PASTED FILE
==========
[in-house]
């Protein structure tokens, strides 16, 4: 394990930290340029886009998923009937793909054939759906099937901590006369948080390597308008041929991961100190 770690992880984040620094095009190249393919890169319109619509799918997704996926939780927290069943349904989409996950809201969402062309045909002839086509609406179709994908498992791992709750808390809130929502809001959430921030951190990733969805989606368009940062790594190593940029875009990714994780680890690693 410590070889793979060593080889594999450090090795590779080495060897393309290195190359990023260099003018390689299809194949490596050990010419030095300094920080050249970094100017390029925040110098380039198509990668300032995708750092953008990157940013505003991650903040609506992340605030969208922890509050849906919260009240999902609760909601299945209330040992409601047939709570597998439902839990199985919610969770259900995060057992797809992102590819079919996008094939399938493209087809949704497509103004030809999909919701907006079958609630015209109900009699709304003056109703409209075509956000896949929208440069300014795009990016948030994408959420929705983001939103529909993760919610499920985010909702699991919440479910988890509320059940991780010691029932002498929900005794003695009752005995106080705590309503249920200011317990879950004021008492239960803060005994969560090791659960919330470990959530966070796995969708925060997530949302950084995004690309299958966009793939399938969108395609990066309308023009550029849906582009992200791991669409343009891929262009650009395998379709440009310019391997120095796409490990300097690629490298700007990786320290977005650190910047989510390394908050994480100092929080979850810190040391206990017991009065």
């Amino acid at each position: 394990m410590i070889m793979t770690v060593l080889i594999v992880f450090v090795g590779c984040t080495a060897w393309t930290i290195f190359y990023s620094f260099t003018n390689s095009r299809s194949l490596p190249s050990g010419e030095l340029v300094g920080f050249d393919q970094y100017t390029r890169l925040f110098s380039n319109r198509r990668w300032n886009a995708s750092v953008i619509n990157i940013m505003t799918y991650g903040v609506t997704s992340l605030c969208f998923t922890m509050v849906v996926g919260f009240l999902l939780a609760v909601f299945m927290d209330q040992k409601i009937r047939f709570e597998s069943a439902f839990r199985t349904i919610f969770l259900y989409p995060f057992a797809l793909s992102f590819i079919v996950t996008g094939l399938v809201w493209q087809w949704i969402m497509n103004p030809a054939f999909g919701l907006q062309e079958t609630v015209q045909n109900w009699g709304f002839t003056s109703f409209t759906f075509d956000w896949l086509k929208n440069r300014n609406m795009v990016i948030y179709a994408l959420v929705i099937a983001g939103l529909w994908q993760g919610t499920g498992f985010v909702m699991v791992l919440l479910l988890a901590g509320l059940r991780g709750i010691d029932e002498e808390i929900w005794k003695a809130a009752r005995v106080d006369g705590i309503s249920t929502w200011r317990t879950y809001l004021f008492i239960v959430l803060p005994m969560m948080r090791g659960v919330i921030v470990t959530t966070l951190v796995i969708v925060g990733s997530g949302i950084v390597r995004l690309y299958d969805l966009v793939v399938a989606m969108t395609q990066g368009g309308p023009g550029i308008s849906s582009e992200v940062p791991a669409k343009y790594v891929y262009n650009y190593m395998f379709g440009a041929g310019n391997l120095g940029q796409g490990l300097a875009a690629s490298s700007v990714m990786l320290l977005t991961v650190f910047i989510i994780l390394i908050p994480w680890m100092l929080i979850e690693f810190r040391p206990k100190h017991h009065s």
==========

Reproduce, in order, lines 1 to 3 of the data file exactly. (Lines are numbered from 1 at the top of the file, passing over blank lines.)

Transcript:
[in-house]
């Protein structure tokens, strides 16, 4: 394990930290340029886009998923009937793909054939759906099937901590006369948080390597308008041929991961100190 770690992880984040620094095009190249393919890169319109619509799918997704996926939780927290069943349904989409996950809201969402062309045909002839086509609406179709994908498992791992709750808390809130929502809001959430921030951190990733969805989606368009940062790594190593940029875009990714994780680890690693 410590070889793979060593080889594999450090090795590779080495060897393309290195190359990023260099003018390689299809194949490596050990010419030095300094920080050249970094100017390029925040110098380039198509990668300032995708750092953008990157940013505003991650903040609506992340605030969208922890509050849906919260009240999902609760909601299945209330040992409601047939709570597998439902839990199985919610969770259900995060057992797809992102590819079919996008094939399938493209087809949704497509103004030809999909919701907006079958609630015209109900009699709304003056109703409209075509956000896949929208440069300014795009990016948030994408959420929705983001939103529909993760919610499920985010909702699991919440479910988890509320059940991780010691029932002498929900005794003695009752005995106080705590309503249920200011317990879950004021008492239960803060005994969560090791659960919330470990959530966070796995969708925060997530949302950084995004690309299958966009793939399938969108395609990066309308023009550029849906582009992200791991669409343009891929262009650009395998379709440009310019391997120095796409490990300097690629490298700007990786320290977005650190910047989510390394908050994480100092929080979850810190040391206990017991009065």
């Amino acid at each position: 394990m410590i070889m793979t770690v060593l080889i594999v992880f450090v090795g590779c984040t080495a060897w393309t930290i290195f190359y990023s620094f260099t003018n390689s095009r299809s194949l490596p190249s050990g010419e030095l340029v300094g920080f050249d393919q970094y100017t390029r890169l925040f110098s380039n319109r198509r990668w300032n886009a995708s750092v953008i619509n990157i940013m505003t799918y991650g903040v609506t997704s992340l605030c969208f998923t922890m509050v849906v996926g919260f009240l999902l939780a609760v909601f299945m927290d209330q040992k409601i009937r047939f709570e597998s069943a439902f839990r199985t349904i919610f969770l259900y989409p995060f057992a797809l793909s992102f590819i079919v996950t996008g094939l399938v809201w493209q087809w949704i969402m497509n103004p030809a054939f999909g919701l907006q062309e079958t609630v015209q045909n109900w009699g709304f002839t003056s109703f409209t759906f075509d956000w896949l086509k929208n440069r300014n609406m795009v990016i948030y179709a994408l959420v929705i099937a983001g939103l529909w994908q993760g919610t499920g498992f985010v909702m699991v791992l919440l479910l988890a901590g509320l059940r991780g709750i010691d029932e002498e808390i929900w005794k003695a809130a009752r005995v106080d006369g705590i309503s249920t929502w200011r317990t879950y809001l004021f008492i239960v959430l803060p005994m969560m948080r090791g659960v919330i921030v470990t959530t966070l951190v796995i969708v925060g990733s997530g949302i950084v390597r995004l690309y299958d969805l966009v793939v399938a989606m969108t395609q990066g368009g309308p023009g550029i308008s849906s582009e992200v940062p791991a669409k343009y790594v891929y262009n650009y190593m395998f379709g440009a041929g310019n391997l120095g940029q796409g490990l300097a875009a690629s490298s700007v990714m990786l320290l977005t991961v650190f910047i989510i994780l390394i908050p994480w680890m100092l929080i979850e690693f810190r040391p206990k100190h017991h009065s």